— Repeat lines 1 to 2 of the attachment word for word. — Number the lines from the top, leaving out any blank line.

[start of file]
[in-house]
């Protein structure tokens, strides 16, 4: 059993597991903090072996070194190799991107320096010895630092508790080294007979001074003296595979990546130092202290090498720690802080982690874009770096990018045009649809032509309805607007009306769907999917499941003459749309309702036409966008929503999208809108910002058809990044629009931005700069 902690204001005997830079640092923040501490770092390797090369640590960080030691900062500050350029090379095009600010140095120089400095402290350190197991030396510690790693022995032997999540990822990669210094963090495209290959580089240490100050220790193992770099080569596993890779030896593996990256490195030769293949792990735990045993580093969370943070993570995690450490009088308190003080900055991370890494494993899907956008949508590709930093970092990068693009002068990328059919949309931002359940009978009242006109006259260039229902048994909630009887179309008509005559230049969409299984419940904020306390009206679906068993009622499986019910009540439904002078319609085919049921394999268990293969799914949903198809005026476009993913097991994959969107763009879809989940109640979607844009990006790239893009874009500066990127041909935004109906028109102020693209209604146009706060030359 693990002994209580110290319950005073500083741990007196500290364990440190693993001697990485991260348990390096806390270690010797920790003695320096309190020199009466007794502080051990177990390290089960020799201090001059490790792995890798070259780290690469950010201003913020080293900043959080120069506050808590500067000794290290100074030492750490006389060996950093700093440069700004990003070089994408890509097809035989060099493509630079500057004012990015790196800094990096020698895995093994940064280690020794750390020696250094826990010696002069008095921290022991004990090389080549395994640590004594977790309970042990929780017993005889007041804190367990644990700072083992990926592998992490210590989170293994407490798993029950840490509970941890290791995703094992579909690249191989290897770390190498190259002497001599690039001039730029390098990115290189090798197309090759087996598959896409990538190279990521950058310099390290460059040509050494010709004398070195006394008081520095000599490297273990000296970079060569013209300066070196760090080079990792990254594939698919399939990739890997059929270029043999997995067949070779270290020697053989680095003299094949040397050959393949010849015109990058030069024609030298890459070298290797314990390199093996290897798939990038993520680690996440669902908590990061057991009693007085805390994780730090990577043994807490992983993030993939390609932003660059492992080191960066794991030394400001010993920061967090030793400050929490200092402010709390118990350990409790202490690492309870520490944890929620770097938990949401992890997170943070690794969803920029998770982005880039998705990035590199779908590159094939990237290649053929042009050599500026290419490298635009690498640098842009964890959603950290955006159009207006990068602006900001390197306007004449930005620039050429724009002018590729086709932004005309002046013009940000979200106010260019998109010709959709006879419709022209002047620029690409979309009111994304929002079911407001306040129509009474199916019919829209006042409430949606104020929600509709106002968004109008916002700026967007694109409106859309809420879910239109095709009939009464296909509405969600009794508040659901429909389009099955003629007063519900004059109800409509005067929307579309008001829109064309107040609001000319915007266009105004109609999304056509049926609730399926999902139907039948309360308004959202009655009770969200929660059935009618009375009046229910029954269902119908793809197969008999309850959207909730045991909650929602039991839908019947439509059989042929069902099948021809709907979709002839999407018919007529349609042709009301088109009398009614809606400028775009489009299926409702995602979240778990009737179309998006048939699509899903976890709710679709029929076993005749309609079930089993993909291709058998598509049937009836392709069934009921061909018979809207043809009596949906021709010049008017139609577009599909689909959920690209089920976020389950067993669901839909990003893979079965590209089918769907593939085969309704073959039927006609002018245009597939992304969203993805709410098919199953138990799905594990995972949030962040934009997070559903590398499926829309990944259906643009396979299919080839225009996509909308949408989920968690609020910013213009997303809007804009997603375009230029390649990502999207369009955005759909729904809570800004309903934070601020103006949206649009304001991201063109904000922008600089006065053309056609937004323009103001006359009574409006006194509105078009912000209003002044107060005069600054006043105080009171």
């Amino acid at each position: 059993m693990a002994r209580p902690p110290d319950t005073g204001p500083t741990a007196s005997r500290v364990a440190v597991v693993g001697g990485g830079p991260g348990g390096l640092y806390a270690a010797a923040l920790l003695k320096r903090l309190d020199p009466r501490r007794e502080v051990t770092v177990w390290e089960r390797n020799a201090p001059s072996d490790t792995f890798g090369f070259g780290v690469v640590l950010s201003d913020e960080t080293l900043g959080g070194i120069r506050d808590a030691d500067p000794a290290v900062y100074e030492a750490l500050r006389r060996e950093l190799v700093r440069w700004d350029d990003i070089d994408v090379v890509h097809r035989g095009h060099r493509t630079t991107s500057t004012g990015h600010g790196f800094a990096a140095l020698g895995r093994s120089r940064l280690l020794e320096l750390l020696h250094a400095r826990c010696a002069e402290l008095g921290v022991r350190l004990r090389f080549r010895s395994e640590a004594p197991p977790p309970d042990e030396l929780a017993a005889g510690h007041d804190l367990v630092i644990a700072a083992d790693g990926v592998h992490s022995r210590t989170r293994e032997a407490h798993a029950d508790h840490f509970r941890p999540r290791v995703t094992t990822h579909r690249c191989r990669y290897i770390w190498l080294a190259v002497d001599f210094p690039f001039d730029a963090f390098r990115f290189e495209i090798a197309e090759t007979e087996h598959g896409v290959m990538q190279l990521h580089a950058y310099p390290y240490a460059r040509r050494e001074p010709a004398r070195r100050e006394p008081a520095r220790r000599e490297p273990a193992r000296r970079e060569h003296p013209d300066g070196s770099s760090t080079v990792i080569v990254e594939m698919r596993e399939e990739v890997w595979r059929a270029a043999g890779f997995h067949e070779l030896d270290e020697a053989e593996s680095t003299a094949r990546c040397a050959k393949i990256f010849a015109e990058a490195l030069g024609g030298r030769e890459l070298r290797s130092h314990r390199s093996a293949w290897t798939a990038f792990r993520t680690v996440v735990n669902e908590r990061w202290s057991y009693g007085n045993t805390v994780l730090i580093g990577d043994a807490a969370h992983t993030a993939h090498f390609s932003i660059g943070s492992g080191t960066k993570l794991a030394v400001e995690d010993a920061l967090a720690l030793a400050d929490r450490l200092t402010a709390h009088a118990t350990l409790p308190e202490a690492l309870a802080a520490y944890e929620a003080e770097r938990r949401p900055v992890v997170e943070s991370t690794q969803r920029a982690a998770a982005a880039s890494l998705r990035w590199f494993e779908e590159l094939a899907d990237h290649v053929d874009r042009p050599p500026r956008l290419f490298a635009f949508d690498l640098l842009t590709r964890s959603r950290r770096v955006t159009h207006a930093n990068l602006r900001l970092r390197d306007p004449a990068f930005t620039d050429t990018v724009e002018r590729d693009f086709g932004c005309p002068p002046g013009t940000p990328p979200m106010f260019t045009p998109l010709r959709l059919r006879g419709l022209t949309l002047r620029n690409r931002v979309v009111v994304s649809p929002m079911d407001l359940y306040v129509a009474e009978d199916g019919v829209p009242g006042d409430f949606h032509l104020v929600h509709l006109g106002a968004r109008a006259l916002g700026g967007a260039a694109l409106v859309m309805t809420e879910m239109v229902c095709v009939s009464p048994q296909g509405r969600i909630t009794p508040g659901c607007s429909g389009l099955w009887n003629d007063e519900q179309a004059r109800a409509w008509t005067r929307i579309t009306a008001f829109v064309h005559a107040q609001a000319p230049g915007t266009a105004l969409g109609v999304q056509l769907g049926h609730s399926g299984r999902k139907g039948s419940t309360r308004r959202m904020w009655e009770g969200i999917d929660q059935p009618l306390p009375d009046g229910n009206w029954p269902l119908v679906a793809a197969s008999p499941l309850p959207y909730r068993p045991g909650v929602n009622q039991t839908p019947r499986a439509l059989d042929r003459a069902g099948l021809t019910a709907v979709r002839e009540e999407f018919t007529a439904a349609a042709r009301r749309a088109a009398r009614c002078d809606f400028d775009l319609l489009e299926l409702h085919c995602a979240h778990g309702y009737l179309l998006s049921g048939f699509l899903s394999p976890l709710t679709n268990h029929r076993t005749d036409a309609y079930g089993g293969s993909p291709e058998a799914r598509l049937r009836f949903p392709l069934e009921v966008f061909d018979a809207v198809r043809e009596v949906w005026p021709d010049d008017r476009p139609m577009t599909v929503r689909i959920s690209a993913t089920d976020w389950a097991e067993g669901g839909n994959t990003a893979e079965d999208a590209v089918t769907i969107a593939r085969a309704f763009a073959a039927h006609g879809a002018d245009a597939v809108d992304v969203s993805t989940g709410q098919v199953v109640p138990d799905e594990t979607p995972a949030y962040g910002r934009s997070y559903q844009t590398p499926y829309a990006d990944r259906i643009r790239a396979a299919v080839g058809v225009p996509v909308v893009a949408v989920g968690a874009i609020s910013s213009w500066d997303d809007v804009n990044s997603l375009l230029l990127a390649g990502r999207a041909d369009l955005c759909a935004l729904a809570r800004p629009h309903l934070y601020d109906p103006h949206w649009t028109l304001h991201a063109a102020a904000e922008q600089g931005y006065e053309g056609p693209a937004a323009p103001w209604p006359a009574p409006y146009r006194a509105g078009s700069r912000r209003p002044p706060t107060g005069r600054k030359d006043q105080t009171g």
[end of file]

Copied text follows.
[in-house]
């Protein structure tokens, strides 16, 4: 059993597991903090072996070194190799991107320096010895630092508790080294007979001074003296595979990546130092202290090498720690802080982690874009770096990018045009649809032509309805607007009306769907999917499941003459749309309702036409966008929503999208809108910002058809990044629009931005700069 902690204001005997830079640092923040501490770092390797090369640590960080030691900062500050350029090379095009600010140095120089400095402290350190197991030396510690790693022995032997999540990822990669210094963090495209290959580089240490100050220790193992770099080569596993890779030896593996990256490195030769293949792990735990045993580093969370943070993570995690450490009088308190003080900055991370890494494993899907956008949508590709930093970092990068693009002068990328059919949309931002359940009978009242006109006259260039229902048994909630009887179309008509005559230049969409299984419940904020306390009206679906068993009622499986019910009540439904002078319609085919049921394999268990293969799914949903198809005026476009993913097991994959969107763009879809989940109640979607844009990006790239893009874009500066990127041909935004109906028109102020693209209604146009706060030359 693990002994209580110290319950005073500083741990007196500290364990440190693993001697990485991260348990390096806390270690010797920790003695320096309190020199009466007794502080051990177990390290089960020799201090001059490790792995890798070259780290690469950010201003913020080293900043959080120069506050808590500067000794290290100074030492750490006389060996950093700093440069700004990003070089994408890509097809035989060099493509630079500057004012990015790196800094990096020698895995093994940064280690020794750390020696250094826990010696002069008095921290022991004990090389080549395994640590004594977790309970042990929780017993005889007041804190367990644990700072083992990926592998992490210590989170293994407490798993029950840490509970941890290791995703094992579909690249191989290897770390190498190259002497001599690039001039730029390098990115290189090798197309090759087996598959896409990538190279990521950058310099390290460059040509050494010709004398070195006394008081520095000599490297273990000296970079060569013209300066070196760090080079990792990254594939698919399939990739890997059929270029043999997995067949070779270290020697053989680095003299094949040397050959393949010849015109990058030069024609030298890459070298290797314990390199093996290897798939990038993520680690996440669902908590990061057991009693007085805390994780730090990577043994807490992983993030993939390609932003660059492992080191960066794991030394400001010993920061967090030793400050929490200092402010709390118990350990409790202490690492309870520490944890929620770097938990949401992890997170943070690794969803920029998770982005880039998705990035590199779908590159094939990237290649053929042009050599500026290419490298635009690498640098842009964890959603950290955006159009207006990068602006900001390197306007004449930005620039050429724009002018590729086709932004005309002046013009940000979200106010260019998109010709959709006879419709022209002047620029690409979309009111994304929002079911407001306040129509009474199916019919829209006042409430949606104020929600509709106002968004109008916002700026967007694109409106859309809420879910239109095709009939009464296909509405969600009794508040659901429909389009099955003629007063519900004059109800409509005067929307579309008001829109064309107040609001000319915007266009105004109609999304056509049926609730399926999902139907039948309360308004959202009655009770969200929660059935009618009375009046229910029954269902119908793809197969008999309850959207909730045991909650929602039991839908019947439509059989042929069902099948021809709907979709002839999407018919007529349609042709009301088109009398009614809606400028775009489009299926409702995602979240778990009737179309998006048939699509899903976890709710679709029929076993005749309609079930089993993909291709058998598509049937009836392709069934009921061909018979809207043809009596949906021709010049008017139609577009599909689909959920690209089920976020389950067993669901839909990003893979079965590209089918769907593939085969309704073959039927006609002018245009597939992304969203993805709410098919199953138990799905594990995972949030962040934009997070559903590398499926829309990944259906643009396979299919080839225009996509909308949408989920968690609020910013213009997303809007804009997603375009230029390649990502999207369009955005759909729904809570800004309903934070601020103006949206649009304001991201063109904000922008600089006065053309056609937004323009103001006359009574409006006194509105078009912000209003002044107060005069600054006043105080009171």